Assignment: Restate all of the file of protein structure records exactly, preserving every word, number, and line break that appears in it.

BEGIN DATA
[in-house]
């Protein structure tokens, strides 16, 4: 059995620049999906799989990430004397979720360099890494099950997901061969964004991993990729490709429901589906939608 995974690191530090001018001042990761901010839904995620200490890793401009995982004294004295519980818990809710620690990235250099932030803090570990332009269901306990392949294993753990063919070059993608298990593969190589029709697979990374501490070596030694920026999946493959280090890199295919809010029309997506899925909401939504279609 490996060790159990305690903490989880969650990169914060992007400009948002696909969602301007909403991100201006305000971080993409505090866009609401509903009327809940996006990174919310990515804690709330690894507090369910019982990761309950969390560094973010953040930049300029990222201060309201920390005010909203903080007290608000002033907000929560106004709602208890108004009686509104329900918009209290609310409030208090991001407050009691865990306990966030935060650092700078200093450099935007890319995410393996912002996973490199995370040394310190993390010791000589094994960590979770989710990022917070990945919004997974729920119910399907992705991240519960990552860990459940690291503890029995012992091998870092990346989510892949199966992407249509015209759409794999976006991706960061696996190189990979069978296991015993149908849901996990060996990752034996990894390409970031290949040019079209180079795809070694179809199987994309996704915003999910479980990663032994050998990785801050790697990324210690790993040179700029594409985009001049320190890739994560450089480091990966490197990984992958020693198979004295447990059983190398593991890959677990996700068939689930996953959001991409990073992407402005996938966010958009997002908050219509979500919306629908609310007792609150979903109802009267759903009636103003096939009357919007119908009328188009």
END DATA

[in-house]
């Protein structure tokens, strides 16, 4: 059995620049999906799989990430004397979720360099890494099950997901061969964004991993990729490709429901589906939608 995974690191530090001018001042990761901010839904995620200490890793401009995982004294004295519980818990809710620690990235250099932030803090570990332009269901306990392949294993753990063919070059993608298990593969190589029709697979990374501490070596030694920026999946493959280090890199295919809010029309997506899925909401939504279609 490996060790159990305690903490989880969650990169914060992007400009948002696909969602301007909403991100201006305000971080993409505090866009609401509903009327809940996006990174919310990515804690709330690894507090369910019982990761309950969390560094973010953040930049300029990222201060309201920390005010909203903080007290608000002033907000929560106004709602208890108004009686509104329900918009209290609310409030208090991001407050009691865990306990966030935060650092700078200093450099935007890319995410393996912002996973490199995370040394310190993390010791000589094994960590979770989710990022917070990945919004997974729920119910399907992705991240519960990552860990459940690291503890029995012992091998870092990346989510892949199966992407249509015209759409794999976006991706960061696996190189990979069978296991015993149908849901996990060996990752034996990894390409970031290949040019079209180079795809070694179809199987994309996704915003999910479980990663032994050998990785801050790697990324210690790993040179700029594409985009001049320190890739994560450089480091990966490197990984992958020693198979004295447990059983190398593991890959677990996700068939689930996953959001991409990073992407402005996938966010958009997002908050219509979500919306629908609310007792609150979903109802009267759903009636103003096939009357919007119908009328188009």